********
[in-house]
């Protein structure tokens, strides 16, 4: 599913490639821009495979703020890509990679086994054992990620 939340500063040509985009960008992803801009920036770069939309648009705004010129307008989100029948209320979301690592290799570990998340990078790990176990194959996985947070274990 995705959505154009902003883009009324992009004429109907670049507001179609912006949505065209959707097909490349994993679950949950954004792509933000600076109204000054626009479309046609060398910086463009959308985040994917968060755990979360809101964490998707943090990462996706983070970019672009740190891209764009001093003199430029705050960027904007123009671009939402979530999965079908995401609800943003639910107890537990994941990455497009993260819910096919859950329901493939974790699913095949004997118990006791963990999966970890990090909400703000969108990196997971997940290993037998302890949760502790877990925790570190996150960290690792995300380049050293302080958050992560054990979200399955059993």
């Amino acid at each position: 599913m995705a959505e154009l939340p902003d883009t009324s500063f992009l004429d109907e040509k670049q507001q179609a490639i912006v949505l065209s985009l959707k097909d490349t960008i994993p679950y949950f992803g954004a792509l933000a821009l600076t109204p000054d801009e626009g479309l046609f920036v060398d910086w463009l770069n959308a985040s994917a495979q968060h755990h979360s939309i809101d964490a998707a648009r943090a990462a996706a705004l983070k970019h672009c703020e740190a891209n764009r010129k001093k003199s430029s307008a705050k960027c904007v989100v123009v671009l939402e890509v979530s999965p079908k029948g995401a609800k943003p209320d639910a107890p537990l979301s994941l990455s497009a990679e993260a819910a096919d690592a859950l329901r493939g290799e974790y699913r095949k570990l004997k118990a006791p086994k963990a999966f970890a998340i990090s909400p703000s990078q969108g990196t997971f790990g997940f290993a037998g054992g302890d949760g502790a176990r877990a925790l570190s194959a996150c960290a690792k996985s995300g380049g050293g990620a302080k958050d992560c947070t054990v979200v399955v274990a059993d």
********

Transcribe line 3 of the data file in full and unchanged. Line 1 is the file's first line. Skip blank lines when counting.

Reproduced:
């Amino acid at each position: 599913m995705a959505e154009l939340p902003d883009t009324s500063f992009l004429d109907e040509k670049q507001q179609a490639i912006v949505l065209s985009l959707k097909d490349t960008i994993p679950y949950f992803g954004a792509l933000a821009l600076t109204p000054d801009e626009g479309l046609f920036v060398d910086w463009l770069n959308a985040s994917a495979q968060h755990h979360s939309i809101d964490a998707a648009r943090a990462a996706a705004l983070k970019h672009c703020e740190a891209n764009r010129k001093k003199s430029s307008a705050k960027c904007v989100v123009v671009l939402e890509v979530s999965p079908k029948g995401a609800k943003p209320d639910a107890p537990l979301s994941l990455s497009a990679e993260a819910a096919d690592a859950l329901r493939g290799e974790y699913r095949k570990l004997k118990a006791p086994k963990a999966f970890a998340i990090s909400p703000s990078q969108g990196t997971f790990g997940f290993a037998g054992g302890d949760g502790a176990r877990a925790l570190s194959a996150c960290a690792k996985s995300g380049g050293g990620a302080k958050d992560c947070t054990v979200v399955v274990a059993d």